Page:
DIVORCE IN TEXAS
Navigating Through the Divorce Process in Texas: Why You Need an Austin Divorce Lawyer.
Going through a divorce is not an easy process. It can be heartbreaking, stressful, and traumatic for both spouses and children. If you’re considering a divorce and want to make the process as easy as possible, it’s important to consult with a team that understands your needs. You will find a firm that operates with authenticity and empathy, like the Law Office of Brandon Bledsoe.
Requirements for Filing a Divorce in Texas
To be eligible to file for divorce in Texas, one spouse must have:
Lived in Texas for the six months prior to filing and
Been a resident of the county in which the suit is filed for 90 days before filing
Once residency is established, the grounds for divorce must be defined. Grounds for divorce may be no-fault or fault-based.
A divorce lawyer at the Law Office of Brandon Bledsoe can assist you in determining whether a no-fault or fault-based divorce will be the best approach.
No-Fault Grounds for Divorce in Texas
Divorces filed as “no fault” are much simpler and less costly than those based on fault because neither spouse is trying to prove that the marriage dissolved as a result of the other spouse’s behavior.
No-fault grounds for divorce in Texas include:
Insupportability of the marriage — essentially, there’s no chance for reconciliation
The spouses have lived apart for at least three years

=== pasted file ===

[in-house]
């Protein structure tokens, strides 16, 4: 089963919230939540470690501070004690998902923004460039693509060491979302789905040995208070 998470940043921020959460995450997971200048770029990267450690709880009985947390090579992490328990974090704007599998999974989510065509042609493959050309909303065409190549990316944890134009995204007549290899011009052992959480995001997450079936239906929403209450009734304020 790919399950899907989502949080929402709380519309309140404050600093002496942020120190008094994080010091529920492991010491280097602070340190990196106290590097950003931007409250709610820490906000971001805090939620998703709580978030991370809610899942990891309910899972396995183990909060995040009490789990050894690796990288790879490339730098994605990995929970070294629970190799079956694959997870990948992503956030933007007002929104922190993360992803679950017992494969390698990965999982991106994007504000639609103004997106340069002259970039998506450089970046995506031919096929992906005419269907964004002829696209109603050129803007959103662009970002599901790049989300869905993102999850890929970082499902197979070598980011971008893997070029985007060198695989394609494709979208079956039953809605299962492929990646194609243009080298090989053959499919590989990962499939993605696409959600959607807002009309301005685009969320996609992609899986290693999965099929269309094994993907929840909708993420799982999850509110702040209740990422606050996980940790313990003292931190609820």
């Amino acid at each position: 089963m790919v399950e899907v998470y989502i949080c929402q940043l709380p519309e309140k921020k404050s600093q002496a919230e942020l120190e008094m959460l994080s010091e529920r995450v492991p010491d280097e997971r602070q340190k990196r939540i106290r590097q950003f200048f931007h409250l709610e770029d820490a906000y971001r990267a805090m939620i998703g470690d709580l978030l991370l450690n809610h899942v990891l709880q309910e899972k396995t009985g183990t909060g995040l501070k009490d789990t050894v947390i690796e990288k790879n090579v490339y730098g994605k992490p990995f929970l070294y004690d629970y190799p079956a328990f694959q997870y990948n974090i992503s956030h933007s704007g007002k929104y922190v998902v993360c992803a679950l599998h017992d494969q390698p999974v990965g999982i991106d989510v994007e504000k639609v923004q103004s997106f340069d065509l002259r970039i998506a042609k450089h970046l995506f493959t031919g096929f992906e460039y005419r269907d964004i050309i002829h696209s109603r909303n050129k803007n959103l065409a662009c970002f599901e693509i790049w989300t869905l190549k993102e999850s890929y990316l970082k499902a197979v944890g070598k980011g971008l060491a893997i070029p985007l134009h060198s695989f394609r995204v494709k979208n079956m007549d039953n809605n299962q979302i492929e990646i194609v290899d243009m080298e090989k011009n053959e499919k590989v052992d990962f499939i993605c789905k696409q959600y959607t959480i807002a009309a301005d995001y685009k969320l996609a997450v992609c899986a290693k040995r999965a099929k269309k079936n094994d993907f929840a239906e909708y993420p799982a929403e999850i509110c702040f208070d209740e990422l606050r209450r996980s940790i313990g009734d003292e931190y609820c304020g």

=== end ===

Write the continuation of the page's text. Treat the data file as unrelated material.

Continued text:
In either of these two cases, the case can proceed without much argument from either side.
Fault-Based Grounds for Divorce in Texas
If the divorce is filed on the basis of fault, it will likely take longer to finalize and can also be much more costly to both parties. The spouse who declares the marriage has ended based on fault must present evidence of the actions of the other spouse that led to the divorce proceedings.
Fault-based grounds for divorce in Texas include:
Confinement to a mental hospital for at least three years
In any of these situations, it is up to both spouses to present evidence of guilt or innocence. At the Law Office of Brandon Bledsoe, our skilled Austin divorce attorneys can work with you to ensure you understand your legal position in a fault-based divorce.
Uncontested vs. Contested Divorces
An uncontested divorce means that both spouses have agreed on issues of property, child custody, and spousal support in advance. These are the easiest divorce cases for a divorce attorney to handle and will typically be settled quickly.
On the other hand, a contested divorce will likely lead to litigation or mediation. Contested divorces can be time-consuming and costly. Both parties will work with their attorneys to define the contested areas and what they are seeking to take out of the marriage. A judge will review all factors and determine the final outcome.
Areas that are typically contested include:
Texas is a community property state. Thus, any property in the marriage is assumed to be owned by both spouses unless:
Property was owned prior to marriage and kept separate during the marriage
Property was obtained through a gift or inheritance
Property was obtained through a personal injury award